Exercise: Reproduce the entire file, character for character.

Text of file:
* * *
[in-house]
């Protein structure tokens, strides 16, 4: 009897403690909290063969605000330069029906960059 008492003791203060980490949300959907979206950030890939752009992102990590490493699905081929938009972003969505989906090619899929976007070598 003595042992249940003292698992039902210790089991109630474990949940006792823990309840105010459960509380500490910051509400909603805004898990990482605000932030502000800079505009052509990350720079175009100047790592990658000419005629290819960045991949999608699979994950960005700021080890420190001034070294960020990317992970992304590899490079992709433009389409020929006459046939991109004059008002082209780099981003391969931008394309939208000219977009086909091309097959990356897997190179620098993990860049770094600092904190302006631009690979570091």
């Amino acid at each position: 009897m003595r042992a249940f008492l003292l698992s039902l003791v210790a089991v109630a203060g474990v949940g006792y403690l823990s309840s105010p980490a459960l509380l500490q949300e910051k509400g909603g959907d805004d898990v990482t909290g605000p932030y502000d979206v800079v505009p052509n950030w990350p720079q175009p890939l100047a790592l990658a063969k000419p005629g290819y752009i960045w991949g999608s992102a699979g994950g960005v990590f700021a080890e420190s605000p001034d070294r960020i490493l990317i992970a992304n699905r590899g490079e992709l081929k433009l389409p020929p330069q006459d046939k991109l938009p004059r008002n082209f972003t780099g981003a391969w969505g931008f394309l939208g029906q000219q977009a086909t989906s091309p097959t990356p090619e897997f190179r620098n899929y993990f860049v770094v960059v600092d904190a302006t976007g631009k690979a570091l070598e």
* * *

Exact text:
[in-house]
């Protein structure tokens, strides 16, 4: 009897403690909290063969605000330069029906960059 008492003791203060980490949300959907979206950030890939752009992102990590490493699905081929938009972003969505989906090619899929976007070598 003595042992249940003292698992039902210790089991109630474990949940006792823990309840105010459960509380500490910051509400909603805004898990990482605000932030502000800079505009052509990350720079175009100047790592990658000419005629290819960045991949999608699979994950960005700021080890420190001034070294960020990317992970992304590899490079992709433009389409020929006459046939991109004059008002082209780099981003391969931008394309939208000219977009086909091309097959990356897997190179620098993990860049770094600092904190302006631009690979570091």
């Amino acid at each position: 009897m003595r042992a249940f008492l003292l698992s039902l003791v210790a089991v109630a203060g474990v949940g006792y403690l823990s309840s105010p980490a459960l509380l500490q949300e910051k509400g909603g959907d805004d898990v990482t909290g605000p932030y502000d979206v800079v505009p052509n950030w990350p720079q175009p890939l100047a790592l990658a063969k000419p005629g290819y752009i960045w991949g999608s992102a699979g994950g960005v990590f700021a080890e420190s605000p001034d070294r960020i490493l990317i992970a992304n699905r590899g490079e992709l081929k433009l389409p020929p330069q006459d046939k991109l938009p004059r008002n082209f972003t780099g981003a391969w969505g931008f394309l939208g029906q000219q977009a086909t989906s091309p097959t990356p090619e897997f190179r620098n899929y993990f860049v770094v960059v600092d904190a302006t976007g631009k690979a570091l070598e």